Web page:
Swimming

Splash, Splash, Splash

  • Swimming has a long recorded history over thousands of years, with early cave drawings, written references, and mosaic and clay work depicting the sport.
  • Swimming events have been included in the Olympic Games since the first modern Olympics in 1896 in Athens.
  • Although swimming’s popularity grew in the 1800s, the first book about swimming was published in 1538, written by German Professor, Nicolas Wynman.
  • The Japanese have the earliest record of swimming competitions, dated 36 BC.
  • There are four typical styles of swimming called freestyle or front crawl which has its origins in Native America, Pacific Islands and West Africa; breaststroke, the style most used in early British competitions; butterfly, a variant of breaststroke which came about in 1933; and backstroke.

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Swimmer
Image courtesy of Franky/ Free Digital Photos
  • Special swimming clothes are used for swimming, and they can be called ‘swimsuits’, ‘bathers’, ‘togs’, ‘swimming costumes’, ‘cossies’ and other names, depending on where you live, and they can include one piece suits; two piece, which are generally called ‘bikinis’; board shorts; swim or racing briefs, often known as ‘speedos’; as well as others.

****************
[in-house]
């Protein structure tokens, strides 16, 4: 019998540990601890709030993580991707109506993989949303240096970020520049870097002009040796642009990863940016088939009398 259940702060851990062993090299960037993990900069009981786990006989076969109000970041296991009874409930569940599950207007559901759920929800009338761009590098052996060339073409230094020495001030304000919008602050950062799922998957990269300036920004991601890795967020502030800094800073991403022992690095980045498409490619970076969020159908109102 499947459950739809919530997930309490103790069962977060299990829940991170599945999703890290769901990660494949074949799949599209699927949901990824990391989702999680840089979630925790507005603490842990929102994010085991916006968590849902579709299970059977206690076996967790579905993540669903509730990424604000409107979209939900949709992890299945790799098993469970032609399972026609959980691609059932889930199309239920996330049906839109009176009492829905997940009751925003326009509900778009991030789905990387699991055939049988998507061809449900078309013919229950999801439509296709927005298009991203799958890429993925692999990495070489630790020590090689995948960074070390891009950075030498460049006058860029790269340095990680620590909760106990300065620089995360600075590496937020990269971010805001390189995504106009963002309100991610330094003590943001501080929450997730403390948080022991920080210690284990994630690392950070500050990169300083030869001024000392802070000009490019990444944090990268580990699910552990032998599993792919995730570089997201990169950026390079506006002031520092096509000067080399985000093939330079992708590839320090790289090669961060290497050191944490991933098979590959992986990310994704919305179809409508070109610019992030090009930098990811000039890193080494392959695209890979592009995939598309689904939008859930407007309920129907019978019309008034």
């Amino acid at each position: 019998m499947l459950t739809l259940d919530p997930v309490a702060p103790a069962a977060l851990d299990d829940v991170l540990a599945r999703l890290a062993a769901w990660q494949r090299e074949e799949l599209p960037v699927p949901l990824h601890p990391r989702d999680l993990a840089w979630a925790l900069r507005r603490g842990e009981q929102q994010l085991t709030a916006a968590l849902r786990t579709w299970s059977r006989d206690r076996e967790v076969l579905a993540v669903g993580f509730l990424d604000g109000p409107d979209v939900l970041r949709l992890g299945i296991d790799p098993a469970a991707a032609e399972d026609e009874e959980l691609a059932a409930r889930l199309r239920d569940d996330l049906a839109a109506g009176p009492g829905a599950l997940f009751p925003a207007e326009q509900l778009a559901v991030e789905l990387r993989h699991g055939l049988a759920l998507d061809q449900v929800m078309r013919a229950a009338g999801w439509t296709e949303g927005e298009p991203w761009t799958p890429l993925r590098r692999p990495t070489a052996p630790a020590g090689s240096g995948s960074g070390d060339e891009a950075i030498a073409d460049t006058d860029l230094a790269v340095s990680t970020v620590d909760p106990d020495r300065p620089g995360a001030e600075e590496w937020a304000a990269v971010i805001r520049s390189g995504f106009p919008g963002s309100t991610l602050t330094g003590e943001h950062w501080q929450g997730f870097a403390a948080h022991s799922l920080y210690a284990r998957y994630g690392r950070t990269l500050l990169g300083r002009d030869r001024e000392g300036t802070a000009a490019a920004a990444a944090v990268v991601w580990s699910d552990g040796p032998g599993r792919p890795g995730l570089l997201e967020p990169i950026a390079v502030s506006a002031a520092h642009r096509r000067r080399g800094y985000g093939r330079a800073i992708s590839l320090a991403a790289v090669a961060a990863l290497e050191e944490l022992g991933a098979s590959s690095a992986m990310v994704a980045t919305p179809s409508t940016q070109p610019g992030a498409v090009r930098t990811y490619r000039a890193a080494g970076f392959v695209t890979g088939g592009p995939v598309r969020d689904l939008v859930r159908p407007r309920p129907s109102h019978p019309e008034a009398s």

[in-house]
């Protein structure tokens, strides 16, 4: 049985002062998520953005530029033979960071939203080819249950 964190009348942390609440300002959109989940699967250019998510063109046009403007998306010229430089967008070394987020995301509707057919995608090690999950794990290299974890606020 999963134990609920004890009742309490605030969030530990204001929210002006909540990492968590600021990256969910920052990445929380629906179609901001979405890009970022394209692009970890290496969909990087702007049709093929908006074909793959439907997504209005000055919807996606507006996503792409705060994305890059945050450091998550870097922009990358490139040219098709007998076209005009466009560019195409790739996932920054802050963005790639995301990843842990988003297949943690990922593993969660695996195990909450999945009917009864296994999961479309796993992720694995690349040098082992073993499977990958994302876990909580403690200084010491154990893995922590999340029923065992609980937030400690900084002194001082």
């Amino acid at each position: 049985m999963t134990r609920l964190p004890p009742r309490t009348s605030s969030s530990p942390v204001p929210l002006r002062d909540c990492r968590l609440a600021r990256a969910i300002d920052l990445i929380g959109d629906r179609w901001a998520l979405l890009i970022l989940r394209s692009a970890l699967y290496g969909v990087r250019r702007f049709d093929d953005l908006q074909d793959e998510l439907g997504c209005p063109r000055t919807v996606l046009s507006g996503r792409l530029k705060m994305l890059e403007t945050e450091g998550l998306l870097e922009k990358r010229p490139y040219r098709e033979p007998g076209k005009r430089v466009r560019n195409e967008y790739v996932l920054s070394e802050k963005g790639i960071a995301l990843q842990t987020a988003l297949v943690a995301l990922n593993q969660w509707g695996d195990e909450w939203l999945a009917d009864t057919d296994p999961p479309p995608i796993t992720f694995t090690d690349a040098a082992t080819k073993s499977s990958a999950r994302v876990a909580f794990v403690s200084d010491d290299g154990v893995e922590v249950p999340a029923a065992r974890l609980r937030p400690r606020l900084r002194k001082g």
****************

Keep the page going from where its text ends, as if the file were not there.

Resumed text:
• The 20th century has seen many significant developments in swimming styles, and has included underwater studies of the various strokes, and the official recognition of butterfly as its own style in 1952.
  • The International Swimming Federation (FINA) was founded in 1908, and began keeping records on world record swimming results.
  • Swimming can  be dangerous in certain environments, such as in the ocean when rips and currents are present, or without proper knowledge and skill, and can be fatal, resulting in drowning.
  • Basic swimming and water safety skills have been included as part of the school curriculum in some countries around the world, and many parents pay for their children to attend swimming lessons with recognised trainers outside of school hours.
Bibliography:
Swimming (Sport), 2013, Wikipedia, <http://en.wikipedia.org/wiki/Swimming_(sport)>

Rock Climbing

Scale rocks like a lizard.

  • Rock climbing is when one climbs, up, over, or down large rock faces that can be real or fake, including especially designed indoor rock walls, to challenge one’s mind and body.